Madhya Pradesh Congress chief Kamal Nath wrote to Governor Anandiben Patel late on Tuesday night, staking claim to form the government in the state, a party spokesperson said.
The party claimed it has the support of the independent candidates also.
'The Congress party has emerged as the single largest party with a majority support. All the independents have in addition assured support to the Congress party,’ the letter said.
'As the president of Pradesh Congress Committee, I seek an appointment with your Excellency late tonight, as soon as the results are officially declared along with my senior leaders to apprise you and seek your permission to form government in the state of Madhya Pradesh,’ Nath said in the letter.
However, the party was told by Governor House that an appointment will be given only after the situation is made clear by the Election Commission.
Latest trends show Congress winning 79 seats while leading in 34.
The Bharatiya Janata Party, on the other hand, won 81 seats and was leading in 29 more
According to Election Commission, the Bharatiya Janata Party has so far won 93 seats in the 230-member Madhya Pradesh Assembly, while the Congress has bagged 95.
Three seats have been won by independent candidates.
The BJP, which ruled the state for three straight terms, is leading on 16 seats and the Congress on 19, according to latest trends.
The Samajwadi Party won one seat, the Bahujan Samaj Party is leading on two seats, and independent on one, trends showed.
As the state Madhya Pradesh appeared headed for a cliffhanger, small parties and independents may play a crucial role in deciding who forms the next government.
Counting for the elections, held on November 28, began at 8 am Tuesday, a poll official said.
In the 2013 poll, the BJP had won 165 seats, securing a comfortable majority in the Assembly, while confining the Congress to 58 seats.
This time, smaller parties like the BSP, the SP and a tribal political outfit Gondwana Gantantra Party and independents might play a crucial role if the elections throw up a hung House.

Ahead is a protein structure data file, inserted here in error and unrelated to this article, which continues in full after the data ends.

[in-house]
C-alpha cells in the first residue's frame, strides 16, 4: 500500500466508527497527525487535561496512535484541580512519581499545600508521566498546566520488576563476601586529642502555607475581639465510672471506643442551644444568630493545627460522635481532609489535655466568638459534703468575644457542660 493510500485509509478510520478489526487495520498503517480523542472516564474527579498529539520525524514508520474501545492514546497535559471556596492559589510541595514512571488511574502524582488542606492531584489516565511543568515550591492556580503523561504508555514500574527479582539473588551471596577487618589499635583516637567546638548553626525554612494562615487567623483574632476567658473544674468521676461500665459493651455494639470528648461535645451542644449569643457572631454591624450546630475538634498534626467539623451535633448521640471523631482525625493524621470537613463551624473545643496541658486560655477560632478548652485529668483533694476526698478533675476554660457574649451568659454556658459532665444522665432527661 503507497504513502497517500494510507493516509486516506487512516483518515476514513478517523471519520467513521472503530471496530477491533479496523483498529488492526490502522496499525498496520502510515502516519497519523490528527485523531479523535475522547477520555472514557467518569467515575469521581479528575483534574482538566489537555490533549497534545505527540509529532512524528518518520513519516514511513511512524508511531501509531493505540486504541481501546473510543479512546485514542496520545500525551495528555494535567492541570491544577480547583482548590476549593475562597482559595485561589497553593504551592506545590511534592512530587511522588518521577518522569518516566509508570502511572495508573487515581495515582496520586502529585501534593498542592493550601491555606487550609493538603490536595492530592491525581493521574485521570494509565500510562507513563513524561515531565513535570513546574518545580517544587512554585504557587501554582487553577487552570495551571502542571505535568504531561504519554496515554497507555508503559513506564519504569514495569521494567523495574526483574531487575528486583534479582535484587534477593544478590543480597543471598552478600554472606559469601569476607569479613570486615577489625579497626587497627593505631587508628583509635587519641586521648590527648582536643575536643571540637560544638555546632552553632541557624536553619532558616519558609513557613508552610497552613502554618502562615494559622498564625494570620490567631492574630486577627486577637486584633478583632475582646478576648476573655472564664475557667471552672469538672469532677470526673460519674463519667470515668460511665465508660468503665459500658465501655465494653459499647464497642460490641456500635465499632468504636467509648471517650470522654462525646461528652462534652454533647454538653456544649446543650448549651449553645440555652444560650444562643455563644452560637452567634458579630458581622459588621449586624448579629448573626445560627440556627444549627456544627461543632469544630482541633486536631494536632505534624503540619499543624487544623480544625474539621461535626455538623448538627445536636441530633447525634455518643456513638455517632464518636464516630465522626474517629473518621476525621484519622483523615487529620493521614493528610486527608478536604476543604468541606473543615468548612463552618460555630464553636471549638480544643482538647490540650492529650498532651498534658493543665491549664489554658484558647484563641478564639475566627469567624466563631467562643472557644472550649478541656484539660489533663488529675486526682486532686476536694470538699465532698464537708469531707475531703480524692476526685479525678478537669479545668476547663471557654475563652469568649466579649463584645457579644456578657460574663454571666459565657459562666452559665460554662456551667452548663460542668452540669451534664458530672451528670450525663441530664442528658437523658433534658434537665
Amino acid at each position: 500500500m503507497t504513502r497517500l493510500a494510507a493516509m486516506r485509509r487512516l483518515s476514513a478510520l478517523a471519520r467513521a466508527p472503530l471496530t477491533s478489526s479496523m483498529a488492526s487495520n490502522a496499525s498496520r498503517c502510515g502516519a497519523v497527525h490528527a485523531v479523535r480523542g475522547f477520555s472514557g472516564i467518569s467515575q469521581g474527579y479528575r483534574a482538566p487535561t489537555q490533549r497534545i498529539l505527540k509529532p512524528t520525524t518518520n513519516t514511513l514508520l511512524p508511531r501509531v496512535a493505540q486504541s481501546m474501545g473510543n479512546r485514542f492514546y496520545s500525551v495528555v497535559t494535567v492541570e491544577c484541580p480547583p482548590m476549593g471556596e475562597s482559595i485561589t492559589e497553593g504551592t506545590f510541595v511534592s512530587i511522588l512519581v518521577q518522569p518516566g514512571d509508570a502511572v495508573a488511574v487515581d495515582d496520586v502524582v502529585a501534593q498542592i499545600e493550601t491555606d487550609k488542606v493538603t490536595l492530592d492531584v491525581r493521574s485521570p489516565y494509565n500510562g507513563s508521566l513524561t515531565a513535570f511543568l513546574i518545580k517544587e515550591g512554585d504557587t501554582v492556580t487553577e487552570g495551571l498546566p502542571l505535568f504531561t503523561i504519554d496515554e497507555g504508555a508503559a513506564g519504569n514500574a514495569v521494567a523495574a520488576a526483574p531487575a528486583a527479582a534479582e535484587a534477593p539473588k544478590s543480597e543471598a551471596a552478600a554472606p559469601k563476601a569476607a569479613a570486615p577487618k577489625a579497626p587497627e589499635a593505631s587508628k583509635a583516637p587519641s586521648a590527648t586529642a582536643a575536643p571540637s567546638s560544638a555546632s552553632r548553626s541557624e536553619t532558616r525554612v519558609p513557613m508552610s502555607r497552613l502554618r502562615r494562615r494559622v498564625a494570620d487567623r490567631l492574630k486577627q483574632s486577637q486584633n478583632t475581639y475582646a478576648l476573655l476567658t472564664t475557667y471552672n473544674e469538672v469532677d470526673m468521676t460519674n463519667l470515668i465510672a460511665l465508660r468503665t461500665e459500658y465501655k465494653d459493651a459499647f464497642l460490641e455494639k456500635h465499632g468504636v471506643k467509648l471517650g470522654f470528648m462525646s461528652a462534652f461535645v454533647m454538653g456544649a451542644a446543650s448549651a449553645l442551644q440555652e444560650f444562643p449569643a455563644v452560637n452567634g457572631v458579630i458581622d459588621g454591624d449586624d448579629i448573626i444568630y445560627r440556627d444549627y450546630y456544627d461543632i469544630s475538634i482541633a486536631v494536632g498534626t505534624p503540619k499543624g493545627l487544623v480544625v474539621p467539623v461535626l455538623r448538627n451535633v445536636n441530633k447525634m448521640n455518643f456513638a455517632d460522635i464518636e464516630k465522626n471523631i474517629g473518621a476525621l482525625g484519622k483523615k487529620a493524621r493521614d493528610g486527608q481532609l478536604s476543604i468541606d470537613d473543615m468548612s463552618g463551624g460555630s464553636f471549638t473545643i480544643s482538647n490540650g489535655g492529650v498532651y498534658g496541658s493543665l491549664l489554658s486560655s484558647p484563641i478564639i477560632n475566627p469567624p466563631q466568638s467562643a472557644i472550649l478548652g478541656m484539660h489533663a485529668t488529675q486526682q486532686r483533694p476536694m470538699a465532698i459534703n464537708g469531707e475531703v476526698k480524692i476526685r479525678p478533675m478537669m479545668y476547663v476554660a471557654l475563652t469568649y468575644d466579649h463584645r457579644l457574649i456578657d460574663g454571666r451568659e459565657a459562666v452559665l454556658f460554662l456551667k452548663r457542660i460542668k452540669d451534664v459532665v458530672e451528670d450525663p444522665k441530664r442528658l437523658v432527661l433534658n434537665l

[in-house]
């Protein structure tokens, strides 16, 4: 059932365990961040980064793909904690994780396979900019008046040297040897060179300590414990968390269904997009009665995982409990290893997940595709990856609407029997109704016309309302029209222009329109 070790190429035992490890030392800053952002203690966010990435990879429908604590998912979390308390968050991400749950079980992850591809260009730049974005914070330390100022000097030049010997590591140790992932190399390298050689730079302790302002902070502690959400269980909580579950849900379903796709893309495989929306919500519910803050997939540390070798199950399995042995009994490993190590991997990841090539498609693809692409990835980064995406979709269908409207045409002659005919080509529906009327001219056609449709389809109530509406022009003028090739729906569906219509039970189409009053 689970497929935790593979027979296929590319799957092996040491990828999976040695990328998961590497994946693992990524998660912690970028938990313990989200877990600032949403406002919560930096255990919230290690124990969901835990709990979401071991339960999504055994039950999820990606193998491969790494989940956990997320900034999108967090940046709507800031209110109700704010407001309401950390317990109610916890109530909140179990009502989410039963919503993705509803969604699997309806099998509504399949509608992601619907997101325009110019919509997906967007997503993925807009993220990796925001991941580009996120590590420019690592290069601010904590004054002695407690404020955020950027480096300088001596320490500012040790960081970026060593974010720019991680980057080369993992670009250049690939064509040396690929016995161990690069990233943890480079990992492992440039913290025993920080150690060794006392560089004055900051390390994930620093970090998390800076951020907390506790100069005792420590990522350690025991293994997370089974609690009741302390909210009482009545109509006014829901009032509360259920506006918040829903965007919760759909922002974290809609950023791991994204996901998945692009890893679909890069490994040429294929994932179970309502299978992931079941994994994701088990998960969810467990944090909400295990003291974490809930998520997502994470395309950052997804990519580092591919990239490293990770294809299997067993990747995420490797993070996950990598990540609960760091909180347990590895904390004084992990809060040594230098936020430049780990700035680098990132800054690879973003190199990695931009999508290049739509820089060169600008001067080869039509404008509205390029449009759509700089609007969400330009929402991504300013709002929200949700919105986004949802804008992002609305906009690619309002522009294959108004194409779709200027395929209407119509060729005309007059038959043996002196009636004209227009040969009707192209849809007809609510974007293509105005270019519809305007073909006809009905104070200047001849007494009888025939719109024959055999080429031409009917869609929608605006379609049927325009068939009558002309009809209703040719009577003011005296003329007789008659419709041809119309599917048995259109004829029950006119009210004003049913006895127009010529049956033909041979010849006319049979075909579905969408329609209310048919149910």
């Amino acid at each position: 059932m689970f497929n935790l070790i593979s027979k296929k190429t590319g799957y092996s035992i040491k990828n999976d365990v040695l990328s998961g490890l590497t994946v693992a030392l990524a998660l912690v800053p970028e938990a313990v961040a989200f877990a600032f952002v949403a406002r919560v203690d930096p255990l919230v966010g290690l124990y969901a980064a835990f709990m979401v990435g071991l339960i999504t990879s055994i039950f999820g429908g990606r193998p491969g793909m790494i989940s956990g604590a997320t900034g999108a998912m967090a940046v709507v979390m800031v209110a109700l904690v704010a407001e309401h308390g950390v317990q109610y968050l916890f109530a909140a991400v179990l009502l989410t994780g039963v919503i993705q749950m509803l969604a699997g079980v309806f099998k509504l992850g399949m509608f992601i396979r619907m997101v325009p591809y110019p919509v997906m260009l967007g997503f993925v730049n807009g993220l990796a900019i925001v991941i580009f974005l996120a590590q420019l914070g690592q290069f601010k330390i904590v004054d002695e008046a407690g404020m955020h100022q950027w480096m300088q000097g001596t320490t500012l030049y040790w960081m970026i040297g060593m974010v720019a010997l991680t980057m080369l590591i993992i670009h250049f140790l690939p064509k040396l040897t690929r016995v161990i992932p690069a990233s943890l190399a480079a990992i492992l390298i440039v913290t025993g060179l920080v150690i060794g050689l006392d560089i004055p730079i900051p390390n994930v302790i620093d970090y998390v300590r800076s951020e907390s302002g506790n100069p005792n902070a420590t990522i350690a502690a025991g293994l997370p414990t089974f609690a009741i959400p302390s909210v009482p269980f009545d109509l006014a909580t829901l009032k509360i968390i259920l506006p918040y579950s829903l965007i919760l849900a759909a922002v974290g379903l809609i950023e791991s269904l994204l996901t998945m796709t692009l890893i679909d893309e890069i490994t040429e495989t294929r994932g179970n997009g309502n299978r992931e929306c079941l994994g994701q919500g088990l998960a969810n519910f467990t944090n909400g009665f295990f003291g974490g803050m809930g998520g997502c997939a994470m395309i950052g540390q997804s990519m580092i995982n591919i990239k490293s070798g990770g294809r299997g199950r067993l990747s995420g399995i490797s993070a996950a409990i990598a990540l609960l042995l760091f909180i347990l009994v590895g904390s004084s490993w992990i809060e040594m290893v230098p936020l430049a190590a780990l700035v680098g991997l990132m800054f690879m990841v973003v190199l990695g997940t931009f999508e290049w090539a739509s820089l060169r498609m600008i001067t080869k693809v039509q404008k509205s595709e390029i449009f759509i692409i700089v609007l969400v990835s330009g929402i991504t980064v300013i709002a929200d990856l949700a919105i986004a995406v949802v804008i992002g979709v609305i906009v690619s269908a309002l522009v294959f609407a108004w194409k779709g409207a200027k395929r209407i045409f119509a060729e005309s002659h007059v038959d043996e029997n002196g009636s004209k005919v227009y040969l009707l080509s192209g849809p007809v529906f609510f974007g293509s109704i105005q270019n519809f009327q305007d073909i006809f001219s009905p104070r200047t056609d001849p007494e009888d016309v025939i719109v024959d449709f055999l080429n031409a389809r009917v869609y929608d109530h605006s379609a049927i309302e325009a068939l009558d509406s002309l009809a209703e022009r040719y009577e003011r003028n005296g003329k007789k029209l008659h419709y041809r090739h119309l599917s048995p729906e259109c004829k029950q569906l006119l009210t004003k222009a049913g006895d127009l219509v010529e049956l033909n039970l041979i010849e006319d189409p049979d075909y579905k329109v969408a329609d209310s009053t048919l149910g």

Following is the party position in the outgoing House: BJP-165, Congress-58, BSP-four and Independents-three.
Kamal Nath gives a tough fight to BJP’s ‘Kamal’
When Kamal Nath was named the Congress chief in Madhya Pradesh in April ahead of the assembly polls, many in the party recalled that former prime minister Indira Gandhi described him as her ‘third son’ who helped her take on the Morarji Desai-led regime in 1979.
39 years later, the senior-most member in the 16th Lok Sabha donned the battle gear to help Indira Gandhi's grandson and Congress president Rahul Gandhi make huge gains for the opposition party in the central Indian state where Shivraj Singh Chouhan is the longest-serving chief minister of Madhya Pradesh and at the helm since 2003.
Along with Jyotiraditya Scindia, Nath, 72, was tasked with reviving the fortunes of the opposition Congress in Madhya Pradesh, where the party has been out of power since 2003 and had to face a BJP onslaught in the final days of electioneering.
The BJP attacked Nath after an audio-video clip went viral in which he was heard asking clerics to ensure 90 per cent voting in the state's Muslim-dominated areas to ensure a Congress victory.
Nath is a nine-time Lok Sabha MP from Chhindwara.
People in Chindwara refer to the district as an 'oasis' in the dirt. There are also references like 'keechad mein kamal'.
Indira Gandhi once introduced Nath in Chhindwara, saying, "This is my third son. Please vote for him," recalled senior journalist Sunil Shrivastava, who covered that election meeting.
When Nath was chosen by Rahul Gandhi as the state Congress chief in April over Jyotiraditya Scindia, the Lok Sabha member from Guna and scion of the erstwhile Gwalior dynasty, the MP Congress unit was riddled with factionalism.
Nath made efforts to bring together senior party leaders -- former MP chief minister Digvijay Singh, Scindia and Suresh Pachouri -- well aware that groupism may have had a role in keeping the party out of power for the last 15 years.
He ensured that regional satraps got representation in the allotment of tickets.
The Congress also made judicious use of the energetic Scindia to pull voters towards the party by appointing him the state campaign committee chief.
After the ticket distribution, the state Congress roped in Digvijay Singh to quell dissent in the party.
The state Congress was able to withdraw most of its rebels from the election arena, an area in which the BJP did not fare well.
As electioneering started, Nath trained his guns on the BJP, knowing that Chouhan's popularity, built over schemes for every section of society, needed to be countered.
Under Nath's leadership, the state Congress focused its campaign on ‘unfulfilled’ promises of Chouhan, whom the party dubbed as ‘ghoshna veer’ (a man of hollow promises), a term that sparked street debates over the fate of schemes announced by Chouhan.
As the electioneering gained momentum, the state Congress launched the slogan ‘Waqt hai badlav ka’ (it’s time for change) to pull voters towards the party.
Born in Kanpur in Uttar Pradesh to businessman father Mahendra Nath and mother Leela, Nath is an alumnus of the prestigious DoonSchool (at Dehradun in Uttarakhand) did his graduation from St Xavier's college, Kolkata, before taking a plunge into politics.